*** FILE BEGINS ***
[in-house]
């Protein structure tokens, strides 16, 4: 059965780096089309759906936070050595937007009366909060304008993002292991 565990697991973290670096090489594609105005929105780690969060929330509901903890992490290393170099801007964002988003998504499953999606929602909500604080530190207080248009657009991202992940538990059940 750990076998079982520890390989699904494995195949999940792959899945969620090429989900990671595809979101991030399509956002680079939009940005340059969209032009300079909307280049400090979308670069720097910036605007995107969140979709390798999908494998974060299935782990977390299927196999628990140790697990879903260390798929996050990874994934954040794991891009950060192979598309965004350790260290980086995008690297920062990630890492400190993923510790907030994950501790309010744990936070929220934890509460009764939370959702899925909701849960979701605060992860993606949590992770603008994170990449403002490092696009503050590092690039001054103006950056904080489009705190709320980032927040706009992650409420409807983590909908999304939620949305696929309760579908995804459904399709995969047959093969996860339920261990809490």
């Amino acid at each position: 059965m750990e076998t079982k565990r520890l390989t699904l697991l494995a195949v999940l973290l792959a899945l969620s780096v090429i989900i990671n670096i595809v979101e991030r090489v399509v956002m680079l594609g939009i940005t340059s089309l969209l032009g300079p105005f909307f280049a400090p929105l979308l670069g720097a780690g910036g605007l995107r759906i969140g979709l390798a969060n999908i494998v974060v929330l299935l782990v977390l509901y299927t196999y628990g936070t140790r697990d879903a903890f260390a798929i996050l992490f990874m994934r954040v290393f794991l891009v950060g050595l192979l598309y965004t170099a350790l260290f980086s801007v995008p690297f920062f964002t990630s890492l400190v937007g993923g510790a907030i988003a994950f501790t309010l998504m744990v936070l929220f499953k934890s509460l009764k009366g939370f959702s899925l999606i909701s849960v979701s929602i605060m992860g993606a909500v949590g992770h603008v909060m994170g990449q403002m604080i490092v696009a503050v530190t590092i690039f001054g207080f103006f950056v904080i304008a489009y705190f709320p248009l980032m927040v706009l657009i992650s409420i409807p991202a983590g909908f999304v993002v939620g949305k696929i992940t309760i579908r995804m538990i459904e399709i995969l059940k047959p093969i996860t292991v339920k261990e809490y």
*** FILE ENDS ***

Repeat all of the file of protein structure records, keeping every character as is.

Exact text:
[in-house]
């Protein structure tokens, strides 16, 4: 059965780096089309759906936070050595937007009366909060304008993002292991 565990697991973290670096090489594609105005929105780690969060929330509901903890992490290393170099801007964002988003998504499953999606929602909500604080530190207080248009657009991202992940538990059940 750990076998079982520890390989699904494995195949999940792959899945969620090429989900990671595809979101991030399509956002680079939009940005340059969209032009300079909307280049400090979308670069720097910036605007995107969140979709390798999908494998974060299935782990977390299927196999628990140790697990879903260390798929996050990874994934954040794991891009950060192979598309965004350790260290980086995008690297920062990630890492400190993923510790907030994950501790309010744990936070929220934890509460009764939370959702899925909701849960979701605060992860993606949590992770603008994170990449403002490092696009503050590092690039001054103006950056904080489009705190709320980032927040706009992650409420409807983590909908999304939620949305696929309760579908995804459904399709995969047959093969996860339920261990809490």
């Amino acid at each position: 059965m750990e076998t079982k565990r520890l390989t699904l697991l494995a195949v999940l973290l792959a899945l969620s780096v090429i989900i990671n670096i595809v979101e991030r090489v399509v956002m680079l594609g939009i940005t340059s089309l969209l032009g300079p105005f909307f280049a400090p929105l979308l670069g720097a780690g910036g605007l995107r759906i969140g979709l390798a969060n999908i494998v974060v929330l299935l782990v977390l509901y299927t196999y628990g936070t140790r697990d879903a903890f260390a798929i996050l992490f990874m994934r954040v290393f794991l891009v950060g050595l192979l598309y965004t170099a350790l260290f980086s801007v995008p690297f920062f964002t990630s890492l400190v937007g993923g510790a907030i988003a994950f501790t309010l998504m744990v936070l929220f499953k934890s509460l009764k009366g939370f959702s899925l999606i909701s849960v979701s929602i605060m992860g993606a909500v949590g992770h603008v909060m994170g990449q403002m604080i490092v696009a503050v530190t590092i690039f001054g207080f103006f950056v904080i304008a489009y705190f709320p248009l980032m927040v706009l657009i992650s409420i409807p991202a983590g909908f999304v993002v939620g949305k696929i992940t309760i579908r995804m538990i459904e399709i995969l059940k047959p093969i996860t292991v339920k261990e809490y």